# 21: Entropy and the Third Law of Thermodynamics

- Page ID
- 11817

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- 21.1: Entropy Increases With Increasing Temperature
- The entropy of a system increases with temperature and can be calculated as a function of temperature if we know the heat capacity of the system.

- 21.2: The 3rd Law of Thermodynamics Puts Entropy on an Absolute Scale
- The 3rd law of thermodynamics says that a perfect (100% pure) crystalline structure at absolute zero (0 K) will have no entropy (\(S\)). Note that if the structure in question were not totally crystalline, then although it would only have an extremely small disorder (entropy) in space, we could not precisely say it had no entropy. We can put entropy on an absolute scale.

- 21.3: The Entropy of a Phase Transition can be Calculated from the Enthalpy of the Phase Transition
- For a general phase transition at equilibrium and constant temperature and pressure: \(\frac{\Delta_{trs}H}{T_{trs}}=\Delta_{trs}S\).

- 21.4: The Debye Function is Used to Calculate the Heat Capacity at Low Temperatures
- The 3rd law of thermodynamics will essentially allow us to quality the absolute amplitude of entropies. It says that when we are considering a totally perfect (100% pure) crystalline structure, at absolute zero (0 Kelvin), it will have no entropy (S). Note that if the structure in question were not totally crystalline, then although it would only have an extremely small disorder (entropy) in space, we could not precisely say it had no entropy.

- 21.5: Practical Absolute Entropies Can Be Determined Calorimetrically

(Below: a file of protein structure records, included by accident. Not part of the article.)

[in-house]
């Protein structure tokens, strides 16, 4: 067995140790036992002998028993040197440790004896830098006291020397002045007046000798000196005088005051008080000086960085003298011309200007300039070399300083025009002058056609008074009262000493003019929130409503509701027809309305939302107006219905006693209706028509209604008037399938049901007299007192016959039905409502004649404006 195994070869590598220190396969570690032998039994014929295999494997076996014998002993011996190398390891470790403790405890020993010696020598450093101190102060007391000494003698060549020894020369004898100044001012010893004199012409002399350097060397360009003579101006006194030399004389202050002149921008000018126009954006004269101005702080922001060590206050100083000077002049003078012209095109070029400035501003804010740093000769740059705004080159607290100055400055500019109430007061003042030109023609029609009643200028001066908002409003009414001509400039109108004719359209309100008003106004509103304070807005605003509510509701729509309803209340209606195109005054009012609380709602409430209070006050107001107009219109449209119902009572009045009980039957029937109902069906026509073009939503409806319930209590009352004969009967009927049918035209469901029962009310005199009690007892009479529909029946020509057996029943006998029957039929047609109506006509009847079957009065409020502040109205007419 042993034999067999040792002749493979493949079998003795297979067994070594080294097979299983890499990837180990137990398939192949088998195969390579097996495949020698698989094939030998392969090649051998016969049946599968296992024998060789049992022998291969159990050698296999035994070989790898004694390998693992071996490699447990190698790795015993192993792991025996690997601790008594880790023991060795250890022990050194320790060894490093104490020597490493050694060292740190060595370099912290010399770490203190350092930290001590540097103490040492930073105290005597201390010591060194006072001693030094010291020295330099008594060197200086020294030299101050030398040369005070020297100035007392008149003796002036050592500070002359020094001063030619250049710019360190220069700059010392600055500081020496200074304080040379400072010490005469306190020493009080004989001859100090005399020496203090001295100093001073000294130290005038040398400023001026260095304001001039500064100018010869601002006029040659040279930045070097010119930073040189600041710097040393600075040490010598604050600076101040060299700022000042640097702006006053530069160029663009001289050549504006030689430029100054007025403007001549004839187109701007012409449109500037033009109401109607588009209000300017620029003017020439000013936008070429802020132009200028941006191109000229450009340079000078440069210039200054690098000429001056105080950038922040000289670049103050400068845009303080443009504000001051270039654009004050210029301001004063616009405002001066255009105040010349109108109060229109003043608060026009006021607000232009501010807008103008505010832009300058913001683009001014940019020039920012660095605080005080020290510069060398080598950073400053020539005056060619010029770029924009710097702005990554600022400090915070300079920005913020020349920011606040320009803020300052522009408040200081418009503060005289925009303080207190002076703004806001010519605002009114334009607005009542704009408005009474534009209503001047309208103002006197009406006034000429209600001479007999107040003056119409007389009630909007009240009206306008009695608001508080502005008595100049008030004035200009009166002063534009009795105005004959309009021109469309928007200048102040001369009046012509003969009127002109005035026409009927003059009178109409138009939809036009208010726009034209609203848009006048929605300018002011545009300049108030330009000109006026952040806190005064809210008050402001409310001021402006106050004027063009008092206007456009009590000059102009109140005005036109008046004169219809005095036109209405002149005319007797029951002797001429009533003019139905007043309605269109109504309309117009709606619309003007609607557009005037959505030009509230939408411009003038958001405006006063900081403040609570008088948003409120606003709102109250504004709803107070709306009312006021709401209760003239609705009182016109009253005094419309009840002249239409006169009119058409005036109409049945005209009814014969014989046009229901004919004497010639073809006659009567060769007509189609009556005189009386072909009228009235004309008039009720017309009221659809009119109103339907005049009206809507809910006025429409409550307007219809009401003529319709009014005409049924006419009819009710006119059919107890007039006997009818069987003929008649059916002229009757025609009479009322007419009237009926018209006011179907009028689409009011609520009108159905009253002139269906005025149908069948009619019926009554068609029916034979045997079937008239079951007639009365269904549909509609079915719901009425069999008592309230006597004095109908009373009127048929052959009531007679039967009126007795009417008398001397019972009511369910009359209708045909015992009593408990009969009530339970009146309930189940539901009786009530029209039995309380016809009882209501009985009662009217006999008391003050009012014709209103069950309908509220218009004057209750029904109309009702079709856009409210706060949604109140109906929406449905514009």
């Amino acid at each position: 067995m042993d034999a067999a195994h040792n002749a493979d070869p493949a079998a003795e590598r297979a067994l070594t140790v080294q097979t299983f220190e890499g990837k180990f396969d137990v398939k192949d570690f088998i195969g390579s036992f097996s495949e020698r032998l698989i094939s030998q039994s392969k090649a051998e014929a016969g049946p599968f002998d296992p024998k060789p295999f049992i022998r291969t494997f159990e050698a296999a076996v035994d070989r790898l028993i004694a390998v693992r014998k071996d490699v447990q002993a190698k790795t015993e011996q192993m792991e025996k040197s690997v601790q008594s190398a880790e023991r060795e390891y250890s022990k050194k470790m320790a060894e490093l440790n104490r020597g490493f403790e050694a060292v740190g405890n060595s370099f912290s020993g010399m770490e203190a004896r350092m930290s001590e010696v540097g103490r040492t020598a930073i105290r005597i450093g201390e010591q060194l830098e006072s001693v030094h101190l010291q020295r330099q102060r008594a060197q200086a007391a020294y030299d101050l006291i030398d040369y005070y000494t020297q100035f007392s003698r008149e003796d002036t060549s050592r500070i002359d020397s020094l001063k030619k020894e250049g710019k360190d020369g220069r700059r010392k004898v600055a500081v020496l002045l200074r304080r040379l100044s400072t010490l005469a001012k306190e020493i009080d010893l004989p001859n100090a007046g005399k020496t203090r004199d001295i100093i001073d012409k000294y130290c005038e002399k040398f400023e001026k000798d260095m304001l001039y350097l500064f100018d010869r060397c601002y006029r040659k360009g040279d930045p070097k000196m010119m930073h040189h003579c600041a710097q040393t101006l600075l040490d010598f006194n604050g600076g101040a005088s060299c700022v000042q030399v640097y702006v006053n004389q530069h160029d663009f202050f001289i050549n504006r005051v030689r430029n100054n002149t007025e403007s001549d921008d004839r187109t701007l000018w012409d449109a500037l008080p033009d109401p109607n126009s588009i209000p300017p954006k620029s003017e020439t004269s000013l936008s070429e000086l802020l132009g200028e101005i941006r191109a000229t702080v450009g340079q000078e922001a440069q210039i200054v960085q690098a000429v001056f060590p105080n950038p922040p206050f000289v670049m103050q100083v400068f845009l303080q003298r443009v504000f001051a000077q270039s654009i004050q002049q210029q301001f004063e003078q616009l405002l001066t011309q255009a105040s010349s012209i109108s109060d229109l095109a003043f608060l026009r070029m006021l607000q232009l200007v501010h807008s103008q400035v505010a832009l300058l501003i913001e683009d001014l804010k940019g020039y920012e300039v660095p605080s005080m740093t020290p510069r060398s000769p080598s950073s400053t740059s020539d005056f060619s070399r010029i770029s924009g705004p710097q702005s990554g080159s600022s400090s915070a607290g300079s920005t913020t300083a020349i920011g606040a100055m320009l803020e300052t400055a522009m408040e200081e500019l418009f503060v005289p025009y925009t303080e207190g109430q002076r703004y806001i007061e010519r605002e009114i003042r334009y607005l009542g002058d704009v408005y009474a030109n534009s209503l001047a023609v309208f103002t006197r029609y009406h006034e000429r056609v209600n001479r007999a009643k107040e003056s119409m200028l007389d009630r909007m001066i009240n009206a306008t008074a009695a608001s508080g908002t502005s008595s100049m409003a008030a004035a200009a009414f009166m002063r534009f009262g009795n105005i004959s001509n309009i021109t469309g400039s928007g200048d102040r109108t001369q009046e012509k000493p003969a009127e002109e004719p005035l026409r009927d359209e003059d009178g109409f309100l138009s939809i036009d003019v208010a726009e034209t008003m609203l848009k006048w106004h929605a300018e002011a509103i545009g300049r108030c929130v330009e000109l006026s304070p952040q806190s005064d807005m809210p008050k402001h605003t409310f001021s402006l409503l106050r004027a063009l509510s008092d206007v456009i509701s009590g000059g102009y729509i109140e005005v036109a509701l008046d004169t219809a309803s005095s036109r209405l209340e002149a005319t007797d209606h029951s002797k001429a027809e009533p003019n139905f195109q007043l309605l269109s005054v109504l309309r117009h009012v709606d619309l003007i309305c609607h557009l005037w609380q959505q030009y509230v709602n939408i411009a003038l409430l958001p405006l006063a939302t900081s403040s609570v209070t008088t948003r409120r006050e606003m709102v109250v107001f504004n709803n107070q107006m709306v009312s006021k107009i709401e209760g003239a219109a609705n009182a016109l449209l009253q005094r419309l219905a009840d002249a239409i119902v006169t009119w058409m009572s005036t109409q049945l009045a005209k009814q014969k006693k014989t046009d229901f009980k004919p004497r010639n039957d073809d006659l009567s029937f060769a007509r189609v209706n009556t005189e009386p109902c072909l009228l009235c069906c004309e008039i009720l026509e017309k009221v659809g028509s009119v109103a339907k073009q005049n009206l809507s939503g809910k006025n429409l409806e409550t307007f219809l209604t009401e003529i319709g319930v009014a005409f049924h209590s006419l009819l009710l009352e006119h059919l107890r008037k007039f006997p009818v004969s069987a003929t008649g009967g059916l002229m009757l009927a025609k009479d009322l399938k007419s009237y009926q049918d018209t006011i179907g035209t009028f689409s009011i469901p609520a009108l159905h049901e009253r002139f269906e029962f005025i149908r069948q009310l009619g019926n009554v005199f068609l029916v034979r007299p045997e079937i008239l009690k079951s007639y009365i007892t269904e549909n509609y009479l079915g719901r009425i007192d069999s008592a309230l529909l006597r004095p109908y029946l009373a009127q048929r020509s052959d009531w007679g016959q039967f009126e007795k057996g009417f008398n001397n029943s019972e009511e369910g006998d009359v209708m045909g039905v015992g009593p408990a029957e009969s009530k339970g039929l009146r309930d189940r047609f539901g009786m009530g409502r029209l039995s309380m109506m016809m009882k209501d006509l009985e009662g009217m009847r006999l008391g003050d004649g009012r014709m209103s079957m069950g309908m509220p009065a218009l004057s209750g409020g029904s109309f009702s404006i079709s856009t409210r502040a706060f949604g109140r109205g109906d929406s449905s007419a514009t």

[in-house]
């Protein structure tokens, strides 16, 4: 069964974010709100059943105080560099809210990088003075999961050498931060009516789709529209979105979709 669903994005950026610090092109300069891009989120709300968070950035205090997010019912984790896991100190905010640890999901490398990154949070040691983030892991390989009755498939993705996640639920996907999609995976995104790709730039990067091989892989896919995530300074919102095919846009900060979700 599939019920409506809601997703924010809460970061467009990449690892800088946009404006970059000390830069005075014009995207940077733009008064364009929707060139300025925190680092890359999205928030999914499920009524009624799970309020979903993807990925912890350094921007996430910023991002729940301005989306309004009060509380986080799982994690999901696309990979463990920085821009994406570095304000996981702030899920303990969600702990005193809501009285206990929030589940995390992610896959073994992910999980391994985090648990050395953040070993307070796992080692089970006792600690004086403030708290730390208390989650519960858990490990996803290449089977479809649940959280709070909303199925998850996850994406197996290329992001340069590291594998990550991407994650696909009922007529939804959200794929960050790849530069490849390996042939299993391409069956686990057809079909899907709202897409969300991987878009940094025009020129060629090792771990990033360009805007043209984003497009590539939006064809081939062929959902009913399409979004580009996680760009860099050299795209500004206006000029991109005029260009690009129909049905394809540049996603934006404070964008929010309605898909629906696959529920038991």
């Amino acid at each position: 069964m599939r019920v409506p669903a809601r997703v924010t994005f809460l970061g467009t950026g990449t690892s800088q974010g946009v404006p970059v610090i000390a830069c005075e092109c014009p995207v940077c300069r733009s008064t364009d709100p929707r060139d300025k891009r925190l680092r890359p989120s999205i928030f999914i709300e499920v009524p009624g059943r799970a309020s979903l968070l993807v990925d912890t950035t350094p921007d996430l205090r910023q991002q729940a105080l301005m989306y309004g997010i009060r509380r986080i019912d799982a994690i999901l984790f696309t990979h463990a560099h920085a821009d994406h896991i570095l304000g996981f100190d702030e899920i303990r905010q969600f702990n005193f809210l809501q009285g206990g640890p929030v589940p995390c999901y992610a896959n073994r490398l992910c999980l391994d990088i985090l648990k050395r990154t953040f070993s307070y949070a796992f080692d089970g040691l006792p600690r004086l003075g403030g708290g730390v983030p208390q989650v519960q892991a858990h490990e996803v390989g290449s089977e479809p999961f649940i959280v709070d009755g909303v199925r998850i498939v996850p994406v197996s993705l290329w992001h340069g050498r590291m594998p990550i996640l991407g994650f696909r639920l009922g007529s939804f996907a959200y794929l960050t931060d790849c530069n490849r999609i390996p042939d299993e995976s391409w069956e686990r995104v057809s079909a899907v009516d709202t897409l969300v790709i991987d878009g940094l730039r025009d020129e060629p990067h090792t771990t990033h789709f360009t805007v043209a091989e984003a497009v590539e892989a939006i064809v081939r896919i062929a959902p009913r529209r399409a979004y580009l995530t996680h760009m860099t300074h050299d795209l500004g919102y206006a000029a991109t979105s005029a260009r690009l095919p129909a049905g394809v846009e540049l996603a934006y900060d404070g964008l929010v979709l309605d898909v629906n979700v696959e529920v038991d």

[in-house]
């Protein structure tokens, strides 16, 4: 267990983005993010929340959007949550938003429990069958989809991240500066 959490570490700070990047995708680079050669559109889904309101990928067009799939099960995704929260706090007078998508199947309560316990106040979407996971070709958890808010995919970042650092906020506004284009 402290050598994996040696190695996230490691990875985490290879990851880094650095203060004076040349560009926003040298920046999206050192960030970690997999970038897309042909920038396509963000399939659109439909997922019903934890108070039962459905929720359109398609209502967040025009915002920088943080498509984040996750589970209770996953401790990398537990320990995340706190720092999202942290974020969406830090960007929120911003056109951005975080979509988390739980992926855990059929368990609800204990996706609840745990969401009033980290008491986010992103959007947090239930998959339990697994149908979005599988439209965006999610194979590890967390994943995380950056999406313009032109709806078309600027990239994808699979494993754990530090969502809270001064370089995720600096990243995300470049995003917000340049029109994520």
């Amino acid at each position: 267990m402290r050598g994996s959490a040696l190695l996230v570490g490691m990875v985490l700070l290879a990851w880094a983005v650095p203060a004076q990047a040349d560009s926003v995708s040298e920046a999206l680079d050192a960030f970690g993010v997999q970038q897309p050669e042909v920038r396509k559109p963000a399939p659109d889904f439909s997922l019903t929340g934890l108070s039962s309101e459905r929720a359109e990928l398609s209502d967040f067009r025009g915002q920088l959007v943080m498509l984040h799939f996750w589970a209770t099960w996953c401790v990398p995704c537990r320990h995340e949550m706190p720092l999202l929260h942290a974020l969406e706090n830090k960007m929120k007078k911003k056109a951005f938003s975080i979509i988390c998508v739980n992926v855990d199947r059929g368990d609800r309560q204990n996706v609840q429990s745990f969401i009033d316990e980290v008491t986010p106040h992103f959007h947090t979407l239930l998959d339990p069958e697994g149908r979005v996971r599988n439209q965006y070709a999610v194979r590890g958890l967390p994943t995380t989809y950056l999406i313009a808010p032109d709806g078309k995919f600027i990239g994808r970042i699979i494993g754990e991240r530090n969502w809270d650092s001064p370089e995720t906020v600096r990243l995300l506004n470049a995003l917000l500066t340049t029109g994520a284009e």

- By measuring the heat capacities and enthalpies of transitions for a substance, the practical entropy can be calculated for any temperature.

- 21.6: Practical Absolute Entropies of Gases Can Be Calculated from Partition Functions
- If the partition function, \(Q\) is known for a system, the practical absolute entropy of the system can calculated.

- 21.7: Standard Entropies Depend Upon Molecular Mass and Structure
- Entropy is related to the number of microstates a collection of particles can occupy. As both the molecular mass and molecular structure of the particles will affect the number of available microstates, they also affect the entropy of the collection of particles. In general, the entropy of a system increases with molecular mass and the number of atoms in a molecule.

- 21.8: Spectroscopic Entropies sometimes disgree with Calorimetric Entropies
- Some substances have residual entropy that arises when multiple configurations exist for the structure of the substance at zero kelvin.

- 21.9: Standard Entropies Can Be Used to Calculate Entropy Changes of Chemical Reactions
- Since entropy is a state function (path independent), we can calculate entropy changes in a chemical reaction by taking the sum of the standard entropies of the products and subtracting the sum of the standard entropies of the reactants.